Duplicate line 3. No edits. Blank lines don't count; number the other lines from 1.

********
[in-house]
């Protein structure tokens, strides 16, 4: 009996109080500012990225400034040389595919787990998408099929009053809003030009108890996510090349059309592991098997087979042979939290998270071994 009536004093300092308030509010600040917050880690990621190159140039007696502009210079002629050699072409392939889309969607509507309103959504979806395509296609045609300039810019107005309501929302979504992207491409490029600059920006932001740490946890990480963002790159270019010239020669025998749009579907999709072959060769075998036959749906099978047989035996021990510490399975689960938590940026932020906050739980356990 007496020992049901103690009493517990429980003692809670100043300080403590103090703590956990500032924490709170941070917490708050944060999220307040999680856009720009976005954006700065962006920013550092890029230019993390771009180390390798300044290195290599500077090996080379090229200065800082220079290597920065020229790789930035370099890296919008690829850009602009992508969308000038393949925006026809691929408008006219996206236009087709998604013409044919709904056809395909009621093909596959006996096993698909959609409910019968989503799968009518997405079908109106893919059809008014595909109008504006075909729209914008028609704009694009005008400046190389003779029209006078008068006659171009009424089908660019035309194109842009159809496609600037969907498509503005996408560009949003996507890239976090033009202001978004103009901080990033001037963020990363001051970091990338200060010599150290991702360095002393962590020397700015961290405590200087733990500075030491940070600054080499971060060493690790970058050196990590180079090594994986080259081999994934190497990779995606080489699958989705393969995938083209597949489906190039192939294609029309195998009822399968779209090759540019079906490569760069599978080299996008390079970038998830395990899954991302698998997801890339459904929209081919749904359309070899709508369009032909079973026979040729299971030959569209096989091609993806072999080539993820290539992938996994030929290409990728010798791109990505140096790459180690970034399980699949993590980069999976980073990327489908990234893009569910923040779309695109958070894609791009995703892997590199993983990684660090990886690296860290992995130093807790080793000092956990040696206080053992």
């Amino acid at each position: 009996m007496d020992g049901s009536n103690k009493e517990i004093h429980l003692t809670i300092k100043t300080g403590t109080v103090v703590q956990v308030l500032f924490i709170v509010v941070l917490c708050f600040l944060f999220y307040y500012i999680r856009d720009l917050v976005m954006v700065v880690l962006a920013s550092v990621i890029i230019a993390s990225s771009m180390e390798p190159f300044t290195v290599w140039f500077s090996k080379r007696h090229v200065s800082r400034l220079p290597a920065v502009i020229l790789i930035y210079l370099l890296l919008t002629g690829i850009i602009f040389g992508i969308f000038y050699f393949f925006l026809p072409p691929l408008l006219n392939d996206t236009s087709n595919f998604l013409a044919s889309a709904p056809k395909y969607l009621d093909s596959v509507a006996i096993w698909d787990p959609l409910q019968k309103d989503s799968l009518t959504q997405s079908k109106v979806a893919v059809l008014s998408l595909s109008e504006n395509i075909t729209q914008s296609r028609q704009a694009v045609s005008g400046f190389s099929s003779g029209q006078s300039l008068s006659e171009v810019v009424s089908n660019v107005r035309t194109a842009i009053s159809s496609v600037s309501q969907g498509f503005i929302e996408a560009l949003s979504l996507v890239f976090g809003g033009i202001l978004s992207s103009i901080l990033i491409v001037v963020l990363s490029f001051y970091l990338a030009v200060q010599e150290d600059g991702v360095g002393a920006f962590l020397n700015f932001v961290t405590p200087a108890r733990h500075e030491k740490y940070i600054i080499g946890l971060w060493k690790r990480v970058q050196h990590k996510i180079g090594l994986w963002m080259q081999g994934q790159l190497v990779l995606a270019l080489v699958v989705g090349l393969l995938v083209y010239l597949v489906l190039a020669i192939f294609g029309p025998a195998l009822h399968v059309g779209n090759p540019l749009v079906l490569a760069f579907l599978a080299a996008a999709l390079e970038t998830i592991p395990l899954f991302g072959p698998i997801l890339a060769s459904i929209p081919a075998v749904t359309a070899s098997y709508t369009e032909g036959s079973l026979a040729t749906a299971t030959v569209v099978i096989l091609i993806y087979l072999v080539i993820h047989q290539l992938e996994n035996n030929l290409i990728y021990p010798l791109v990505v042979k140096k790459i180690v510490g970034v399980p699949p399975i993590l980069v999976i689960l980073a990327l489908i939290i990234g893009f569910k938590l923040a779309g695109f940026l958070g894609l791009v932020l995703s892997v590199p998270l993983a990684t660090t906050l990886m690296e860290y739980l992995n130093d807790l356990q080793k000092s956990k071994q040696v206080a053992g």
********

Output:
């Amino acid at each position: 009996m007496d020992g049901s009536n103690k009493e517990i004093h429980l003692t809670i300092k100043t300080g403590t109080v103090v703590q956990v308030l500032f924490i709170v509010v941070l917490c708050f600040l944060f999220y307040y500012i999680r856009d720009l917050v976005m954006v700065v880690l962006a920013s550092v990621i890029i230019a993390s990225s771009m180390e390798p190159f300044t290195v290599w140039f500077s090996k080379r007696h090229v200065s800082r400034l220079p290597a920065v502009i020229l790789i930035y210079l370099l890296l919008t002629g690829i850009i602009f040389g992508i969308f000038y050699f393949f925006l026809p072409p691929l408008l006219n392939d996206t236009s087709n595919f998604l013409a044919s889309a709904p056809k395909y969607l009621d093909s596959v509507a006996i096993w698909d787990p959609l409910q019968k309103d989503s799968l009518t959504q997405s079908k109106v979806a893919v059809l008014s998408l595909s109008e504006n395509i075909t729209q914008s296609r028609q704009a694009v045609s005008g400046f190389s099929s003779g029209q006078s300039l008068s006659e171009v810019v009424s089908n660019v107005r035309t194109a842009i009053s159809s496609v600037s309501q969907g498509f503005i929302e996408a560009l949003s979504l996507v890239f976090g809003g033009i202001l978004s992207s103009i901080l990033i491409v001037v963020l990363s490029f001051y970091l990338a030009v200060q010599e150290d600059g991702v360095g002393a920006f962590l020397n700015f932001v961290t405590p200087a108890r733990h500075e030491k740490y940070i600054i080499g946890l971060w060493k690790r990480v970058q050196h990590k996510i180079g090594l994986w963002m080259q081999g994934q790159l190497v990779l995606a270019l080489v699958v989705g090349l393969l995938v083209y010239l597949v489906l190039a020669i192939f294609g029309p025998a195998l009822h399968v059309g779209n090759p540019l749009v079906l490569a760069f579907l599978a080299a996008a999709l390079e970038t998830i592991p395990l899954f991302g072959p698998i997801l890339a060769s459904i929209p081919a075998v749904t359309a070899s098997y709508t369009e032909g036959s079973l026979a040729t749906a299971t030959v569209v099978i096989l091609i993806y087979l072999v080539i993820h047989q290539l992938e996994n035996n030929l290409i990728y021990p010798l791109v990505v042979k140096k790459i180690v510490g970034v399980p699949p399975i993590l980069v999976i689960l980073a990327l489908i939290i990234g893009f569910k938590l923040a779309g695109f940026l958070g894609l791009v932020l995703s892997v590199p998270l993983a990684t660090t906050l990886m690296e860290y739980l992995n130093d807790l356990q080793k000092s956990k071994q040696v206080a053992g």